When the hat does it's pondering while on Harry's head, it really sounded like it could have placed Harry in any of the 4 houses, so the film "agrees" with how the scene was in the book and with the point Haymoni is making. When Harry said something like "anything but Slytherin," I offer the somehwat less-than-grandiose reason that he already disliked the kid who was likely to be the leader of the pack of Slytherin first years (Harry has had enough bullying from Dudders for the last 10 years), and he'd made a couple of friends on the train. Ron had already stated that he was hoping to get into Gryffindor since all his older brothers had been, and Hermione has already been selected.

Ciao. Barb

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Joost! - Oct 1, 2003 3:26 am (#6 of 21)

Second line of information
The reason that Harry wanted to became a Gryffindor and not a Slytherin is because he likes Ron and dislikes Malfoy. And Hagrids view on the Houses.

The film is slightly different from the book, in the book Harry meets Malfoy in Madame Malkin's. Malfoy was actually sort of kind to Harry and if I remember correctly even offers his friendship to Harry at one point. Harry just doesn't like him and his ideas.

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haymoni - Oct 1, 2003 10:35 am (#7 of 21)

I think Lucius told Draco to find Harry and make friends as soon as possible. Draco recognizes Harry as the boy from Madame Malkin's and I think his question to Harry on the train is "They say Harry Potter is in this compartment. Is it you?"

Harry had asked Hagrid what Hufflepuff and Slytherin are after his first conversation with Malfoy and that's when Hagrid says that people think that those in Hufflepuff are "a load of duffers" but better Hufflepuff than Slytherin and that the witches & wizards that went bad were in Slytherin House.

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MoaningMyrtle101 - Oct 4, 2003 7:54 pm (#8 of 21)

Edited by Oct 4, 2003 7:56 pm
But why do all of the Slytherins seem so evil? There has to be at least one ambitious person who lets the Sorting Hat put him/her in Slytherin who's not evil, yet NO Slytherin we've seen yet has been friendly, or even decent to other people or groups of people from Hufflepuff, Ravenclaw, or Gryffindor. Are there any nice Slytherins at all? They can't all be evil, can they? Especially since being incredibly rude and vicious isn't in their House's description.

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Denise P. - Oct 4, 2003 8:12 pm (#9 of 21)

Ravenclaw Pony
Myrtle, you have to remember that we are seeing things through Harry's eyes and his perspective. *He* believes that all Slytherin's are rotten and that is how he sees them. I don't think they are all evil.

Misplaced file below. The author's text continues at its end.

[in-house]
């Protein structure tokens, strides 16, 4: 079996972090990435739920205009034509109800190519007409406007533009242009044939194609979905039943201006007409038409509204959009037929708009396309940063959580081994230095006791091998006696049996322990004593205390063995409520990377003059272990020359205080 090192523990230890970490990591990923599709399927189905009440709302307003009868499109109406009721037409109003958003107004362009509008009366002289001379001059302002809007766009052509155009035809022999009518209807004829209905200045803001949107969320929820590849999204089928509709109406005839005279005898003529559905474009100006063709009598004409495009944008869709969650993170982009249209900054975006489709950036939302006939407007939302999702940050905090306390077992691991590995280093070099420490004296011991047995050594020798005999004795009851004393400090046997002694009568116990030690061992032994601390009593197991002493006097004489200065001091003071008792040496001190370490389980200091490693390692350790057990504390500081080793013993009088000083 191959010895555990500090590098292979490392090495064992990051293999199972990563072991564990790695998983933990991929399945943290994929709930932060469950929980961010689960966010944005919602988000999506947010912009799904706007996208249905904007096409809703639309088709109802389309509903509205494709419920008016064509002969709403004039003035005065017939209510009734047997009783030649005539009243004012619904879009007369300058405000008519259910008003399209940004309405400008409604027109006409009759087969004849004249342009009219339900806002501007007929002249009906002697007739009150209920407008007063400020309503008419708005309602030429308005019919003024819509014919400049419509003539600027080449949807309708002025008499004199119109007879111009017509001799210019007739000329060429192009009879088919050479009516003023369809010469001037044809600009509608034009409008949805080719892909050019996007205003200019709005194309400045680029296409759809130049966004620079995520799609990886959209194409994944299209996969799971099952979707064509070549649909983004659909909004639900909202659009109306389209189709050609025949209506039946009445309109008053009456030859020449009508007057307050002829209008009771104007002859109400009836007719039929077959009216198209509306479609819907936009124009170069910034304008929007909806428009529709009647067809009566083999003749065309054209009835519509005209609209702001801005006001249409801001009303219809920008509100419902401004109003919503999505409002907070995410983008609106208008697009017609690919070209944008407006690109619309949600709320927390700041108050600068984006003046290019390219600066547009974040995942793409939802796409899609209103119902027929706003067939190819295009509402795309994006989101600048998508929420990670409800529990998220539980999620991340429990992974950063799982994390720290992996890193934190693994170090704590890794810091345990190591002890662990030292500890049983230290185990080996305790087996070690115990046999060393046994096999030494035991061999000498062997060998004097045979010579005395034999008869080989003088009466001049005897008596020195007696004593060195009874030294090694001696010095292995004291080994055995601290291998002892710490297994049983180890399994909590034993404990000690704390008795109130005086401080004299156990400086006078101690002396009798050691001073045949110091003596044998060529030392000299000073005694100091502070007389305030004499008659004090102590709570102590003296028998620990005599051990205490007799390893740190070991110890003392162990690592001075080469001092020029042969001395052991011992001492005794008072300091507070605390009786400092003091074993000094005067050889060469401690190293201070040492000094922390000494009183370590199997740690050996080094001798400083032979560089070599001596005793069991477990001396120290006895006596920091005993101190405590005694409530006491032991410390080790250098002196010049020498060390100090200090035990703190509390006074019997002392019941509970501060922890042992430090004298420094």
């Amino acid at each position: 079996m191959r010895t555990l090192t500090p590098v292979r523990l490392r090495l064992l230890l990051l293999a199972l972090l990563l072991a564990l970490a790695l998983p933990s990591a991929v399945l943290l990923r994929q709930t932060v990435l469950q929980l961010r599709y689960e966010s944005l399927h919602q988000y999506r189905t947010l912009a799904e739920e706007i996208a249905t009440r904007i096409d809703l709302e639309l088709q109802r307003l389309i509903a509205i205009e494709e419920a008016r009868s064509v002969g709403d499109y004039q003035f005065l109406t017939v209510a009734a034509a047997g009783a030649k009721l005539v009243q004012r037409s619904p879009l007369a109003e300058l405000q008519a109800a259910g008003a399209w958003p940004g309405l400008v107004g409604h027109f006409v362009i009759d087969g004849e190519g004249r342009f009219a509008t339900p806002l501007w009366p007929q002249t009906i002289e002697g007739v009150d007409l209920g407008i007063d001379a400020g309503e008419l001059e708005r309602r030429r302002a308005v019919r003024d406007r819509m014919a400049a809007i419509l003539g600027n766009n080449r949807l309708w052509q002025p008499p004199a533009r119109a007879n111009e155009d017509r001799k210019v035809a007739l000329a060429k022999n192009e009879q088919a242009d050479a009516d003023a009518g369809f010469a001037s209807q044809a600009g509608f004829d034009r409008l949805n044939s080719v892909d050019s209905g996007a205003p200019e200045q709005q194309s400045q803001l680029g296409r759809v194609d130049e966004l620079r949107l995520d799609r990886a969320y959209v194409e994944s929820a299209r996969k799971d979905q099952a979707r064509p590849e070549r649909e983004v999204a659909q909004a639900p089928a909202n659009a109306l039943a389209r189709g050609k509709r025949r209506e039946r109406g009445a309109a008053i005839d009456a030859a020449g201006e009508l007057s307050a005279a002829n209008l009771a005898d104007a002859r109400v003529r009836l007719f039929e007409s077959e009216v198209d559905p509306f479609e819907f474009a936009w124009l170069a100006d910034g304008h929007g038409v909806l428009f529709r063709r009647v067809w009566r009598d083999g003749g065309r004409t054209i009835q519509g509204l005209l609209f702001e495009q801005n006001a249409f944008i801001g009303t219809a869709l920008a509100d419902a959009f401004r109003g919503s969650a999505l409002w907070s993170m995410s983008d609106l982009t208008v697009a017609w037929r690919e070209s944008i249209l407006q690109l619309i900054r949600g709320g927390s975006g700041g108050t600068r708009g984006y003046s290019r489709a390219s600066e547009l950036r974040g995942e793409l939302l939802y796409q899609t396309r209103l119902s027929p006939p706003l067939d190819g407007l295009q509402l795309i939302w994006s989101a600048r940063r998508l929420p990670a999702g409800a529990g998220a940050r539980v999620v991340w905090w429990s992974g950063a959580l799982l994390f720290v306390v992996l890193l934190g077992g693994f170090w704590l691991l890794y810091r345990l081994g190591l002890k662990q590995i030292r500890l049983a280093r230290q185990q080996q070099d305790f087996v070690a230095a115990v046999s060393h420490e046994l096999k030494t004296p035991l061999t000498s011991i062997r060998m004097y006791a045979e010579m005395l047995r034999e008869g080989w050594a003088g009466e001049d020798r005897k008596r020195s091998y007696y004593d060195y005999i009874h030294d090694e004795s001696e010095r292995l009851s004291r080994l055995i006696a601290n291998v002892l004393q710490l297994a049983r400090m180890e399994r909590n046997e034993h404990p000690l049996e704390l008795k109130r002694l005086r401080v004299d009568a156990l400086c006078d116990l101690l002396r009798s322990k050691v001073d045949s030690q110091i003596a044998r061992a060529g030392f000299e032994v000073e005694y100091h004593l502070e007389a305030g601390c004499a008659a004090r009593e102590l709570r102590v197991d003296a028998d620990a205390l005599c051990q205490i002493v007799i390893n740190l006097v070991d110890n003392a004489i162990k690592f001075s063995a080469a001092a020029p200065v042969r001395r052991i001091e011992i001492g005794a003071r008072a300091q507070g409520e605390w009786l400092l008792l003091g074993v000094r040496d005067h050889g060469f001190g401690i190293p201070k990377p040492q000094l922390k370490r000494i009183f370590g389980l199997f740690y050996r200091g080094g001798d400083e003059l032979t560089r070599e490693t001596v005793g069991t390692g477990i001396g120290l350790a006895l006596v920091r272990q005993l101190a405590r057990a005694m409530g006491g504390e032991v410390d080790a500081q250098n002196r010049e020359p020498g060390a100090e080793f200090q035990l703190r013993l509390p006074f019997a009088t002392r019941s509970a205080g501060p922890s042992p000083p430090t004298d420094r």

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zixyer - Oct 4, 2003 9:33 pm (#10 of 21)

They definately are not all evil, but almost all of them are jerks.

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Lumos* - Oct 4, 2003 9:48 pm (#11 of 21)

A rose by any other name would smell as sweet?
Even though we are seeing from Harry's purspective (sp?) most them are major evil people I think we can all agree...

Even if we were to see the story through Draco's eyes, the things he does would still make us think he was evil.

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Grant the Great - Oct 4, 2003 10:50 pm (#12 of 21)

Ummm . . . I'm kind of stupid on the subject, but I'd wager that there are some Slytherins who aren't mean, but they don't stand up for what they believe is wrong or right. I mean, think about it, most of the Slytherins are cruel and many are Death Nibblers. Well, I'm guessing they are downright cruel to anyone who gets in their way (wow, my assumption is amazingly correct :end sarcasm:). Say good old Bob Bilbob--a Slytherin student--stands up to Malfoy for cursing Harry. Can't you just see what he would do to him. I mean, I wouldn't like to wake up to find surran wrap (can't spell) wrapped around me, holding me to my bed and suffocating me. And that would probably be mild, considering they all have wands.

So, there are probably Slytherins that are nice at heart (at least while they are still naive first-years; they might let the "evil" Slytherins rub off on them as they grow) but don't stand up for what is right (heck, bravery is a Gryffindor trait, anyway).

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Vicky Leery - Oct 5, 2003 5:22 am (#13 of 21)

The sorting hat once mentioned that Slytherins "use any means to acheive their ends." If there was a Slytherin that was truly good, then I don't think they would let their nastier housemates keep them from doing good. However, because they use "any means," they might be viewed as evil simply because their methods are questionable.

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Madame Librarian - Oct 5, 2003 8:10 am (#14 of 21)